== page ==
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When bad things happen to good European Union-protected travelers, AirHelp may lend a hand

An Airbus A380 takes off from the Toulouse-Blagnac airport.
(Eric Cabanis / AFP/Getty Images)

In a perfect world, when flights are canceled, delayed or overbooked, U.S. airlines would voluntarily cough up compensation to affected passengers.

But we don’t live in a perfect world, at least, not in the United States. Most airlines do not offer compensation unless a law requires it.

But within the European Union, this is a different matter. EU law EC 261 covers U.S. travelers “on flights to the EU operated by an EU airline and on flights departing from the EU with any airline.”

Under that law, passengers may be owed up to $700 if their flight meets certain requirements and the disruption wasn’t caused by severe weather, civil unrest or other circumstances beyond a carrier’s control.

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But how do you know?

Enter AirHelp, which assists travelers, covered under EU rules, in claiming compensation.

Passengers traveling to, from or within the European Union may be owed money if “the flight is delayed by more than three hours [or] the flight is canceled, and you don’t arrive at your destination within two hours of your original scheduled arrival time,” Henrik Zillmer, the chief executive of AirHelp, said in an email.

Further, you might also be eligible for compensation if “you’re denied boarding due to an overbooked flight which results in a delay of three or more hours to your final destination,” he said.

On that last matter, U.S. airlines have a similar obligation, even if the flight isn’t headed for Europe. The U.S. Department of Transportation details Consumer Flight Rights on its website (lat.ms/DOTprotection).

But many EU-protected travelers don’t realize they are owed money, which in 2017, amounted to more than $451 million just for disrupted flights under EC 261, Zillmer said.

Many people don’t understand their rights so they don’t file claims, Zillmer said.

Take the recent tumultuous Easter holiday travel period, which saw 15,800 flight disruptions at U.S. airports, which had a domino effect on Europe-bound passengers. Those travelers may be entitled to nearly $5 million in compensation, Zillmer said.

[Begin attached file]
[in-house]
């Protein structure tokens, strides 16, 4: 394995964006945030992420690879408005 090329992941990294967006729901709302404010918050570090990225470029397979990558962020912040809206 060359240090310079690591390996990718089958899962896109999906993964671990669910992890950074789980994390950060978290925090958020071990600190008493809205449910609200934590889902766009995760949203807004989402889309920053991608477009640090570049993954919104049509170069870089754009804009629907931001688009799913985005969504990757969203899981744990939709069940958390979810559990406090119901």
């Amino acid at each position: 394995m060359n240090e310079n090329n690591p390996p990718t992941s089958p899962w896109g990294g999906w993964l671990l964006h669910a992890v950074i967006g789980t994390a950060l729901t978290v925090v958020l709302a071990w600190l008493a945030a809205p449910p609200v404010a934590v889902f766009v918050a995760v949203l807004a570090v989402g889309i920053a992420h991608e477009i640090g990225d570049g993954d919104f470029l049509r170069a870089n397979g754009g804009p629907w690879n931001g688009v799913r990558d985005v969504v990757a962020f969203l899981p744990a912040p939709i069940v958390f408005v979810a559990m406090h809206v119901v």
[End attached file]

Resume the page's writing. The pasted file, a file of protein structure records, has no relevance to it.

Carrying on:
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AirHelp makes it easy to find out whether you’re eligible for a piece of that pie. Those travelers covered by EU rules can check to see whether they have a claim at AirHelp.com or by using its free iOS or Android app.

You sign up for a free account on its website or via its app. Enter your email address, and AirHelp searches for flight itineraries linked to that address.

It works with multiple Gmail addresses and one additional Outlook, Yahoo or Hotmail address. It doesn’t work yet with Apple [iCloud, .me and .mac] email and several other providers, but AirHelp is working to add more.

If AirHelp collects nothing, you owe nothing. If it collects on a claim, which may include taking a carrier to court, AirHelp takes a fixed fee, which is usually about 25%.

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I put it to the test. After downloading the iOS app, I set up my AirHelp account with my Gmail address. It immediately went to work finding all my flight itineraries from the last few years.

To make sure all my flights were registered, I forwarded flight itineraries from my Apple email to my Gmail, and the flights showed up.

Even though I had flown more than 171,000 miles, none of my flights qualified for compensation. (Annoying 30-45 minute delays here and there don’t qualify.) The app is intuitive and does all the work for you after you put in your email address or addresses.

Another nice feature: While traveling, you can scan the bar code on your boarding pass to add it to your AirHelp travel map, which gives you a geographic glimpse of your wanderings.

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The only flaw I found is that if you book a flight reservation for someone else, it shows up on your map, and you can’t manually delete it. AirHelp is working to fix this.

Check it out and see if you are owed something.

If you’re not, you can see your flight history mapped out, find out how many miles you’ve flown, how many days you’ve spent in the air and even how much time you’ve spent watching safety demonstrations. (You did pay attention, didn’t you?)

It’s not a big fat check, but it may give you bragging rights.

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travel@latimes.com

@latimestravel


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